FRIDAY, July 20 (HealthDay News) -- Mirroring so much of life, alcohol consumption comes with pluses and minuses.
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A lot of recent research has highlighted the potentially beneficial effects on the heart and other parts of the body of drinking wine and other alcoholic beverages. But risks to health exist, too, as well as the more well-known and potentially life-threatening effects of alcohol, including drunken driving and addiction.
Alcohol consumption in moderation has been linked to a host of good outcomes. Studies have suggested that drinking alcohol, wine in particular, may reduce your risk for heart disease, stroke, gallstone formation, type 2 diabetes and dementia. It may also give your metabolism a slight boost.
"Alcohol, especially red wine, has resveratrol and antioxidants and bioflavonoids and polyphenols, and all of these wonderful things that dilate the arteries and reduce inflammation," said Dr. Suzanne Steinbaum, director of women and heart disease at Lenox Hill Hospital in New York City, and a spokeswoman for the American Heart Association.
"Alcohol can definitely be part of a heart-healthy diet if you're drinking responsibly," she said.
"Drinking responsibly," though, might very well mean drinking less than you think, another expert noted.
"Moderate alcohol consumption for women is up to one drink a day, and for men it's two drinks a day," explained Elizabeth Kovacs, director of the alcohol research program at Loyola University Medical Center in Chicago. "One drink is 5 ounces of wine, 12 ounces of beer or a 1.5 ounce shot of liquor."
Steinbaum pointed out that people should be especially careful when ordering a glass or two of wine at a restaurant because they're often far larger than one serving size.
Kovacs added that "the benefits of alcohol are pretty restricted, and it's only beneficial if you drink at a low level, you don't take certain medications, you don't have liver or pancreas disease and you're not pregnant."
And, the experts agreed, none of the benefits of alcohol are reason enough to start drinking.
"If you don't already drink, don't start drinking for its health benefits," Steinbaum said. "You can eat a heart-healthy diet, such as the Mediterranean diet with lots of fruits and vegetables, and get a benefit, too. You don't have to have alcohol to protect your heart."
Though a small amount of alcohol can help the heart, more is not better, Steinbaum stressed. Alcohol can raise the levels of triglyceride, a harmful fat found in the blood, she said, and it can also lead to higher blood pressure.
Some people also are prone to a condition called holiday heart syndrome, which causes irregular heartbeats when they drink alcohol, though some of them can drink a little without triggering the condition. Steinbaum said she had one patient who knew he couldn't have more than two martinis or he would have an irregular heartbeat.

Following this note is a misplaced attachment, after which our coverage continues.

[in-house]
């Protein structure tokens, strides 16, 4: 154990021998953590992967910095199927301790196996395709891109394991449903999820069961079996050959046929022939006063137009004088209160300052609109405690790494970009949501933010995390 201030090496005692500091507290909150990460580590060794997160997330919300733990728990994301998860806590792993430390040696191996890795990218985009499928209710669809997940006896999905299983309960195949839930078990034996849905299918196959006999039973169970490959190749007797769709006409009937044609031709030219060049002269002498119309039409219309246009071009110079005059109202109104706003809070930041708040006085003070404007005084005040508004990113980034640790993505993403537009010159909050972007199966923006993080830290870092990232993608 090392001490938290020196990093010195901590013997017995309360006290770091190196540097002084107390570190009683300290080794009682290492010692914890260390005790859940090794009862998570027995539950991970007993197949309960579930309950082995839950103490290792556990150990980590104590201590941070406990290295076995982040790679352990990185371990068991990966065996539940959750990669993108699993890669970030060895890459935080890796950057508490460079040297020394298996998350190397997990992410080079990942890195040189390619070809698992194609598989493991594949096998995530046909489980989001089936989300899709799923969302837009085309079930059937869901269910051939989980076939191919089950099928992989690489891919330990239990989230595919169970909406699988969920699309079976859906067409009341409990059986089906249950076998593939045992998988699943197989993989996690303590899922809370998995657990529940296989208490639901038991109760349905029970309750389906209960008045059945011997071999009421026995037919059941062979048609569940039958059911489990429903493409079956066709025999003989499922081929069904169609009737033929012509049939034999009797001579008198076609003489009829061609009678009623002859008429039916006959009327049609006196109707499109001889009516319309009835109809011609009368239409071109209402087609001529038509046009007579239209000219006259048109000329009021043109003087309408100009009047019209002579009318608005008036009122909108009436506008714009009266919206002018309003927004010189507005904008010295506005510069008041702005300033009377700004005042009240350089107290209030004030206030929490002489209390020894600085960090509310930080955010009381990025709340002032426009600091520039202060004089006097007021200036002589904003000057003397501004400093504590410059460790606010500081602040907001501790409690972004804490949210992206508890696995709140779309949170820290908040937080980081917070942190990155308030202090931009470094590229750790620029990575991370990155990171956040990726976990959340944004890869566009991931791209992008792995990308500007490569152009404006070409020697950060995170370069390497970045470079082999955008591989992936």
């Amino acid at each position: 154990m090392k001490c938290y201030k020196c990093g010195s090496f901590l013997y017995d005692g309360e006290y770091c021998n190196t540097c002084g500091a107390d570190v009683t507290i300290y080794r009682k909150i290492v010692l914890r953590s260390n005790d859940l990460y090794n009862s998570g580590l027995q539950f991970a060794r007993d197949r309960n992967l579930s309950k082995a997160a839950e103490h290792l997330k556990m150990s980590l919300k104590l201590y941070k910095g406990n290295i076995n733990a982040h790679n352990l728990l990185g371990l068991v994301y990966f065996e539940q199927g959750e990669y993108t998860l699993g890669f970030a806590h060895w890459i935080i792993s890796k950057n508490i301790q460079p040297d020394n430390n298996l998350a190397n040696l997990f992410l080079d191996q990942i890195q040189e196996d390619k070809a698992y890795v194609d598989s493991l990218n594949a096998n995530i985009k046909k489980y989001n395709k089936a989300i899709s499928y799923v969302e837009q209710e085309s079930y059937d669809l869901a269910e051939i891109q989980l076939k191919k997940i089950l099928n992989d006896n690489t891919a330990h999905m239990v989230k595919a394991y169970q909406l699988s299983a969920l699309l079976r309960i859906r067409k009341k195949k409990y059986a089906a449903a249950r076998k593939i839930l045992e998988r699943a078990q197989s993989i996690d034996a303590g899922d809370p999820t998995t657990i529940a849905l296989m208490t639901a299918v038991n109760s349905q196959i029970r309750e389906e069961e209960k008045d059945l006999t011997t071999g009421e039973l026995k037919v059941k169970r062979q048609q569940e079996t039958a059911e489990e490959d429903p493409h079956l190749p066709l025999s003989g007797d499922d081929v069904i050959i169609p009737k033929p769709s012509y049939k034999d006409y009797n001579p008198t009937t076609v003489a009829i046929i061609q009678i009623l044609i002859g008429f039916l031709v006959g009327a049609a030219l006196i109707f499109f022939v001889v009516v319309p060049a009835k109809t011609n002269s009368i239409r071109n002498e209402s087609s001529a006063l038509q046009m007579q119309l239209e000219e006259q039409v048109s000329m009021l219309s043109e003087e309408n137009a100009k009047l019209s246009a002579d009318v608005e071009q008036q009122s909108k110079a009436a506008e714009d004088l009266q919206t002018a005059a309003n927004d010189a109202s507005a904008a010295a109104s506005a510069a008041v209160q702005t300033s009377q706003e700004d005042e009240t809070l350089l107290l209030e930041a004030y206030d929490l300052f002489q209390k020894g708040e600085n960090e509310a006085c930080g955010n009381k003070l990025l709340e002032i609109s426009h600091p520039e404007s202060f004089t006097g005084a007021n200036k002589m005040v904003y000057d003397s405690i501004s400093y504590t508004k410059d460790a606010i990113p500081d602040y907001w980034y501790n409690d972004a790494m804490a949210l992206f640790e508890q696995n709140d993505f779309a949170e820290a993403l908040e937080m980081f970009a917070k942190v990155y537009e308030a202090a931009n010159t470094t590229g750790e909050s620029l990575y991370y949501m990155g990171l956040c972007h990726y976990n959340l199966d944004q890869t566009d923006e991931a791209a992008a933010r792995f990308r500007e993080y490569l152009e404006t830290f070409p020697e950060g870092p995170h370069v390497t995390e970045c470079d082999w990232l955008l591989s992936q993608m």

Excess alcohol consumption can also lead to weight gain, Steinbaum noted, and alcohol can be detrimental to the kidneys and liver as well, particularly for people taking certain medications, such as statins to lower cholesterol or even over-the-counter acetaminophen (Tylenol) to relieve pain.
In addition, recent studies have linked alcohol consumption to an increased risk for certain cancers, asthma and allergies. Alcohol can also be a problem for people who take blood sugar-lowering medications, such as insulin, because it can cause blood sugar levels to drop unpredictably, and to potentially dangerously low levels.
Some of the worst outcomes from alcohol consumption, however, include abuse and addiction, binge drinking, drinking while pregnant, alcohol poisoning, brain damage, increased violent behavior and driving under the influence.
"Alcohol increases the chance of a motor vehicle accident, violence against others, inadvertent violence against oneself, spread of sexually transmitted diseases, unplanned pregnancies, fetal alcohol spectrum disorders and becoming dependent on alcohol," Kovacs said.
She noted that alcohol plays a role in one-third of all car crashes and, according to the U.S. Centers for Disease Control and Prevention, it's a factor in two-thirds of the incidents of intimate-partner violence.
"It's important that people are informed about the effects of alcohol on their body so they can be prepared to not drink, or to drink responsibly," said Kovacs. "The benefits of alcohol consumption are very minimal compared to the risks."
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SOURCES: Suzanne Steinbaum, M.D., director of women and heart disease at Lenox Hill Hospital, New York City; Elizabeth Kovacs, Ph.D., director of the alcohol research program, Loyola University Medical Center, Chicago